The need to account for earthquake hazards in switchgear design affects nearly all of us

An earthquake will occur today. The same can be said for tomorrow and the day after. Most of these quakes will go unnoticed by everything but sensitive seismic instruments. Others will cause substantial, sometimes catastrophic, destruction. Most people in the United States incorrectly think of earthquakes as phenomena exclusive to California, but the unpredictability of where they will strike is well documented. For example, a magnitude 4.4 earthquake—considered capable of causing moderate damage by most seismic scales—hit Little Rock, Ark., an area generally considered safe from strong seismic activity, in May 2001. The quake occurred about 100 miles west of the New Madrid Fault, which slices through northeast Arkansas. In the mid-1800s, this fault was responsible for the most damaging earthquake ever to hit the United States—a two-day event strong enough to cause the Mississippi River to temporarily flow north. It’s this unpredictability that makes it important for you to protect your electrical equipment. Facilities managers typically have to worry about lightning when planning protection for their electrical equipment, but depending on where they’re located, they might also want to consider seismic protection for switchgear.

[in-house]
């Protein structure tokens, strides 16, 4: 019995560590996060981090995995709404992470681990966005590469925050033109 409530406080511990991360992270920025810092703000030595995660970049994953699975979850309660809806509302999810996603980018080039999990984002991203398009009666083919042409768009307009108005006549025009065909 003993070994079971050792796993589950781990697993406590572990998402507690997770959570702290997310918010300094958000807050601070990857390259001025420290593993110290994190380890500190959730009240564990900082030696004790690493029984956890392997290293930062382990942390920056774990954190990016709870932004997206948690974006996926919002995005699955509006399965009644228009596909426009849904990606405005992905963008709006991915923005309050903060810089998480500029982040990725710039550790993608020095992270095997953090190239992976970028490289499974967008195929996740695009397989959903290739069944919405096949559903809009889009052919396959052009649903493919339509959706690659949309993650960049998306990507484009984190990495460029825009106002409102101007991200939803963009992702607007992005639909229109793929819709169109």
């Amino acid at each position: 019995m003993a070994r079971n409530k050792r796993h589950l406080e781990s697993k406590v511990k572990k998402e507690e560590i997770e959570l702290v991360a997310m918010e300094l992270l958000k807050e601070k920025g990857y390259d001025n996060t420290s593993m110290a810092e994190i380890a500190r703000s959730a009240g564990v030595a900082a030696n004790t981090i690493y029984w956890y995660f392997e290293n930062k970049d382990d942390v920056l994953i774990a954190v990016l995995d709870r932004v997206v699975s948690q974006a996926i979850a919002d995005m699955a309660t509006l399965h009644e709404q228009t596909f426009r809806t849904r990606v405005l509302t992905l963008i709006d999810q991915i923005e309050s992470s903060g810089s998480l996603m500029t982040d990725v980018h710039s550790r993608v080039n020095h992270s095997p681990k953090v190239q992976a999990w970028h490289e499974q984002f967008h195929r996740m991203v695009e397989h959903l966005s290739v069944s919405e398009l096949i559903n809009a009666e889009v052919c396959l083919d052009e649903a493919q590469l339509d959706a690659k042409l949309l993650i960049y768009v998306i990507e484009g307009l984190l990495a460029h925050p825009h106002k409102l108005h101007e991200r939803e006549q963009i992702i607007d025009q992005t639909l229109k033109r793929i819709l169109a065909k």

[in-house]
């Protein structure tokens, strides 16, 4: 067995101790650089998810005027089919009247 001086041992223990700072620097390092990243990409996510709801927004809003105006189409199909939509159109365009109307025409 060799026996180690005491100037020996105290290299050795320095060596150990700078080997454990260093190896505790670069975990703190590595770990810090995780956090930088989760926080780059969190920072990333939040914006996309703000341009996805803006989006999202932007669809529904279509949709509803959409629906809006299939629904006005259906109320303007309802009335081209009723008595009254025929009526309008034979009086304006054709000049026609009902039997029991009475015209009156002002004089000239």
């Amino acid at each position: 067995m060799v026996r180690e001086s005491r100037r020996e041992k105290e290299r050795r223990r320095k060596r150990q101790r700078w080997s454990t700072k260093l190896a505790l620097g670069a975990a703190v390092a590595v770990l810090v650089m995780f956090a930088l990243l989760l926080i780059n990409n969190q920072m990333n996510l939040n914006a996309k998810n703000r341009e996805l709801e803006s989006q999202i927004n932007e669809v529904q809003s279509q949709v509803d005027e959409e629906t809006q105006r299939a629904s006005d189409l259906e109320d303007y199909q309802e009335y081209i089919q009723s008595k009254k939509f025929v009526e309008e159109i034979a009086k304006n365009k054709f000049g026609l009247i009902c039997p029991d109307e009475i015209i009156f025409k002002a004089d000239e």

Knocking down earthquake myths. The National Earthquake Information Center (NEIC) estimates that 500,000 detectable earthquakes occur worldwide annually. Of these detectable quakes, 100,000 are strong enough to be felt without instrumentation and about 100 cause structural damage. Of the 42 states that record seismic magnitudes, 27 have experienced quakes above 5.4 on the Richter scale, the point at which quakes can cause significant damage.